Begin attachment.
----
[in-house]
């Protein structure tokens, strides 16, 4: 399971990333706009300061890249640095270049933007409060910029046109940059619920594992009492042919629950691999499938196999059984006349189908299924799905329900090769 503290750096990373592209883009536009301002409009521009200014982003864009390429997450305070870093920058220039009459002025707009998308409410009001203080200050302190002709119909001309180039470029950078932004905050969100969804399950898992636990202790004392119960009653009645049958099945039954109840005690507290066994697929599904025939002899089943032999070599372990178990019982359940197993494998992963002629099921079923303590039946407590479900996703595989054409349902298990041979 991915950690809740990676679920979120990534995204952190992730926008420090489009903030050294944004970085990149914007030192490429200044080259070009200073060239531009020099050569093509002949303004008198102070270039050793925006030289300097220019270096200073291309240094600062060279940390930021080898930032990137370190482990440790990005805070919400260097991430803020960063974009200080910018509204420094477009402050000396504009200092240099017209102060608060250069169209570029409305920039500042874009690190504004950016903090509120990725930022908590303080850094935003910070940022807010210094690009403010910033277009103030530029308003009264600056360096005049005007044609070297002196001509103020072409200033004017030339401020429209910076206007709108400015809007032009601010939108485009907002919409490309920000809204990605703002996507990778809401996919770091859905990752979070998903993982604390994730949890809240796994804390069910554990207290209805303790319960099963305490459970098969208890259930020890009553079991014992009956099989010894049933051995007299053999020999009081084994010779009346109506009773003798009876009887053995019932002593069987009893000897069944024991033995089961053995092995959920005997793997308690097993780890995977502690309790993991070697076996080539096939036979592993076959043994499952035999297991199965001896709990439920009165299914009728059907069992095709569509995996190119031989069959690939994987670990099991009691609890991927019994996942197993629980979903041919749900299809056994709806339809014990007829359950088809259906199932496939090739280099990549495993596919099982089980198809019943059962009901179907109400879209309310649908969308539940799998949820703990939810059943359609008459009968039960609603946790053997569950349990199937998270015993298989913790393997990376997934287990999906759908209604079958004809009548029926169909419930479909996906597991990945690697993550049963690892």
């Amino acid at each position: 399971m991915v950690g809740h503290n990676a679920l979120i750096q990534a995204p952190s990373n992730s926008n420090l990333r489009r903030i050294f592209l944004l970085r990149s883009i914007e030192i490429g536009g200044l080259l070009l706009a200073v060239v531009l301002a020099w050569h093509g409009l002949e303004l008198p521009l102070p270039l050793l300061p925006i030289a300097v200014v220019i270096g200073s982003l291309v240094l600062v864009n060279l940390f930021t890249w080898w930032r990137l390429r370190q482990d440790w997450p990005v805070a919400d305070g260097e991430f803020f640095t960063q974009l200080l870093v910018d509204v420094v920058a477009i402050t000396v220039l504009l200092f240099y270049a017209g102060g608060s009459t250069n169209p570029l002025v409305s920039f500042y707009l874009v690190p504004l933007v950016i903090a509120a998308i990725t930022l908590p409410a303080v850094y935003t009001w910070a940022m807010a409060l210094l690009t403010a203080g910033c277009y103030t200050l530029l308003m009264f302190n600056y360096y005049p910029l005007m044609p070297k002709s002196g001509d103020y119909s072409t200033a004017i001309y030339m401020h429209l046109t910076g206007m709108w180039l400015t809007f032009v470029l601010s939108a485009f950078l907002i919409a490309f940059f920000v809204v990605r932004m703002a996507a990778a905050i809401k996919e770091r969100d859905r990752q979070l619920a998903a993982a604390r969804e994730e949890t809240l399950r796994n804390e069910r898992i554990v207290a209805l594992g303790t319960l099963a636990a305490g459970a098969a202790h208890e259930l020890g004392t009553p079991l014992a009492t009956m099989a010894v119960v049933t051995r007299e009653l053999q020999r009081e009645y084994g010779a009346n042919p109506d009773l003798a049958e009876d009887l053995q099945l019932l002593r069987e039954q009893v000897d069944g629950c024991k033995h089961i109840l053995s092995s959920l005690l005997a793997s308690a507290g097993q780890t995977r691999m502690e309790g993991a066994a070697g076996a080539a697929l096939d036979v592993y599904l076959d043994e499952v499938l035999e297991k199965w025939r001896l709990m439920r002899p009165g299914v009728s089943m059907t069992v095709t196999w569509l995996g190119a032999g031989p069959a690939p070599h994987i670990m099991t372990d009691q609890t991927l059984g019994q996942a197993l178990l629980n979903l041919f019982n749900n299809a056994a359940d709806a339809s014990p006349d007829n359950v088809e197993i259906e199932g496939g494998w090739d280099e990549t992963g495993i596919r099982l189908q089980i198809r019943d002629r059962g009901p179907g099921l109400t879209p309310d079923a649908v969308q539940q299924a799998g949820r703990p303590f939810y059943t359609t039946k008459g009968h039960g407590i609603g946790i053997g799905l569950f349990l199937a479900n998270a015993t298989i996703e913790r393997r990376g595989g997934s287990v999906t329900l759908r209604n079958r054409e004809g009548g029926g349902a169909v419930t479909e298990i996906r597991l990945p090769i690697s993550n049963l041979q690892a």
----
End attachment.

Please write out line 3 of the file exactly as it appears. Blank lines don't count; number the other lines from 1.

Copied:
């Amino acid at each position: 399971m991915v950690g809740h503290n990676a679920l979120i750096q990534a995204p952190s990373n992730s926008n420090l990333r489009r903030i050294f592209l944004l970085r990149s883009i914007e030192i490429g536009g200044l080259l070009l706009a200073v060239v531009l301002a020099w050569h093509g409009l002949e303004l008198p521009l102070p270039l050793l300061p925006i030289a300097v200014v220019i270096g200073s982003l291309v240094l600062v864009n060279l940390f930021t890249w080898w930032r990137l390429r370190q482990d440790w997450p990005v805070a919400d305070g260097e991430f803020f640095t960063q974009l200080l870093v910018d509204v420094v920058a477009i402050t000396v220039l504009l200092f240099y270049a017209g102060g608060s009459t250069n169209p570029l002025v409305s920039f500042y707009l874009v690190p504004l933007v950016i903090a509120a998308i990725t930022l908590p409410a303080v850094y935003t009001w910070a940022m807010a409060l210094l690009t403010a203080g910033c277009y103030t200050l530029l308003m009264f302190n600056y360096y005049p910029l005007m044609p070297k002709s002196g001509d103020y119909s072409t200033a004017i001309y030339m401020h429209l046109t910076g206007m709108w180039l400015t809007f032009v470029l601010s939108a485009f950078l907002i919409a490309f940059f920000v809204v990605r932004m703002a996507a990778a905050i809401k996919e770091r969100d859905r990752q979070l619920a998903a993982a604390r969804e994730e949890t809240l399950r796994n804390e069910r898992i554990v207290a209805l594992g303790t319960l099963a636990a305490g459970a098969a202790h208890e259930l020890g004392t009553p079991l014992a009492t009956m099989a010894v119960v049933t051995r007299e009653l053999q020999r009081e009645y084994g010779a009346n042919p109506d009773l003798a049958e009876d009887l053995q099945l019932l002593r069987e039954q009893v000897d069944g629950c024991k033995h089961i109840l053995s092995s959920l005690l005997a793997s308690a507290g097993q780890t995977r691999m502690e309790g993991a066994a070697g076996a080539a697929l096939d036979v592993y599904l076959d043994e499952v499938l035999e297991k199965w025939r001896l709990m439920r002899p009165g299914v009728s089943m059907t069992v095709t196999w569509l995996g190119a032999g031989p069959a690939p070599h994987i670990m099991t372990d009691q609890t991927l059984g019994q996942a197993l178990l629980n979903l041919f019982n749900n299809a056994a359940d709806a339809s014990p006349d007829n359950v088809e197993i259906e199932g496939g494998w090739d280099e990549t992963g495993i596919r099982l189908q089980i198809r019943d002629r059962g009901p179907g099921l109400t879209p309310d079923a649908v969308q539940q299924a799998g949820r703990p303590f939810y059943t359609t039946k008459g009968h039960g407590i609603g946790i053997g799905l569950f349990l199937a479900n998270a015993t298989i996703e913790r393997r990376g595989g997934s287990v999906t329900l759908r209604n079958r054409e004809g009548g029926g349902a169909v419930t479909e298990i996906r597991l990945p090769i690697s993550n049963l041979q690892a």